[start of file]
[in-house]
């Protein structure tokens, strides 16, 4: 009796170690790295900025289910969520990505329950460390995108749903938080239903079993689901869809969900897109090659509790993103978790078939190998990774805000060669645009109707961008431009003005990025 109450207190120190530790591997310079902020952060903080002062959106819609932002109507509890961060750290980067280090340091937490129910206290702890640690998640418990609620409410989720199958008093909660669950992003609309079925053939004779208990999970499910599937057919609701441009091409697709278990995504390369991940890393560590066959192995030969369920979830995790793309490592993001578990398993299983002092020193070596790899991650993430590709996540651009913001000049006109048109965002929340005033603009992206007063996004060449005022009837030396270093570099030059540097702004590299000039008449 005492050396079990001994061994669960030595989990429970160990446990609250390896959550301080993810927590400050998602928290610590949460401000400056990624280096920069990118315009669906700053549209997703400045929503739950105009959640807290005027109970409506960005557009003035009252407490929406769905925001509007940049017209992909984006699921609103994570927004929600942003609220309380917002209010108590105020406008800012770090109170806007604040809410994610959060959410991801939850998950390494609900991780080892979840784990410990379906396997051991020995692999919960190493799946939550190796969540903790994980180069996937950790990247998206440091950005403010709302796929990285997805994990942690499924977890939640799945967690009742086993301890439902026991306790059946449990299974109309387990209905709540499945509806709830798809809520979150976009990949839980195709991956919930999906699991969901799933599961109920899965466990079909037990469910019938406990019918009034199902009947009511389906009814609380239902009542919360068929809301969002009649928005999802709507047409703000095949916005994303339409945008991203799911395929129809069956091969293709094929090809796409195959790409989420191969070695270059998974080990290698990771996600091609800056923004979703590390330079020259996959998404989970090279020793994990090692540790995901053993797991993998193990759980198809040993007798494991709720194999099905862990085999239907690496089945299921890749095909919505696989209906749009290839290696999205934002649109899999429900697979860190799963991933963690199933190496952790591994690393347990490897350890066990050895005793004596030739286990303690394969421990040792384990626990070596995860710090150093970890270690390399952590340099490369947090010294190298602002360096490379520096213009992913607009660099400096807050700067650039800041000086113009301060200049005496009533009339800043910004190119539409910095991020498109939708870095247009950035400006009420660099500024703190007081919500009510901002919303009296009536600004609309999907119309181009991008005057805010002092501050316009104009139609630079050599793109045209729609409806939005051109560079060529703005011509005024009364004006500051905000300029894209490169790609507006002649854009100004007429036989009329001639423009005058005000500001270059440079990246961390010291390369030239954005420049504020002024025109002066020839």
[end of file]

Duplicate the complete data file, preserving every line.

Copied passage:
[in-house]
């Protein structure tokens, strides 16, 4: 009796170690790295900025289910969520990505329950460390995108749903938080239903079993689901869809969900897109090659509790993103978790078939190998990774805000060669645009109707961008431009003005990025 109450207190120190530790591997310079902020952060903080002062959106819609932002109507509890961060750290980067280090340091937490129910206290702890640690998640418990609620409410989720199958008093909660669950992003609309079925053939004779208990999970499910599937057919609701441009091409697709278990995504390369991940890393560590066959192995030969369920979830995790793309490592993001578990398993299983002092020193070596790899991650993430590709996540651009913001000049006109048109965002929340005033603009992206007063996004060449005022009837030396270093570099030059540097702004590299000039008449 005492050396079990001994061994669960030595989990429970160990446990609250390896959550301080993810927590400050998602928290610590949460401000400056990624280096920069990118315009669906700053549209997703400045929503739950105009959640807290005027109970409506960005557009003035009252407490929406769905925001509007940049017209992909984006699921609103994570927004929600942003609220309380917002209010108590105020406008800012770090109170806007604040809410994610959060959410991801939850998950390494609900991780080892979840784990410990379906396997051991020995692999919960190493799946939550190796969540903790994980180069996937950790990247998206440091950005403010709302796929990285997805994990942690499924977890939640799945967690009742086993301890439902026991306790059946449990299974109309387990209905709540499945509806709830798809809520979150976009990949839980195709991956919930999906699991969901799933599961109920899965466990079909037990469910019938406990019918009034199902009947009511389906009814609380239902009542919360068929809301969002009649928005999802709507047409703000095949916005994303339409945008991203799911395929129809069956091969293709094929090809796409195959790409989420191969070695270059998974080990290698990771996600091609800056923004979703590390330079020259996959998404989970090279020793994990090692540790995901053993797991993998193990759980198809040993007798494991709720194999099905862990085999239907690496089945299921890749095909919505696989209906749009290839290696999205934002649109899999429900697979860190799963991933963690199933190496952790591994690393347990490897350890066990050895005793004596030739286990303690394969421990040792384990626990070596995860710090150093970890270690390399952590340099490369947090010294190298602002360096490379520096213009992913607009660099400096807050700067650039800041000086113009301060200049005496009533009339800043910004190119539409910095991020498109939708870095247009950035400006009420660099500024703190007081919500009510901002919303009296009536600004609309999907119309181009991008005057805010002092501050316009104009139609630079050599793109045209729609409806939005051109560079060529703005011509005024009364004006500051905000300029894209490169790609507006002649854009100004007429036989009329001639423009005058005000500001270059440079990246961390010291390369030239954005420049504020002024025109002066020839």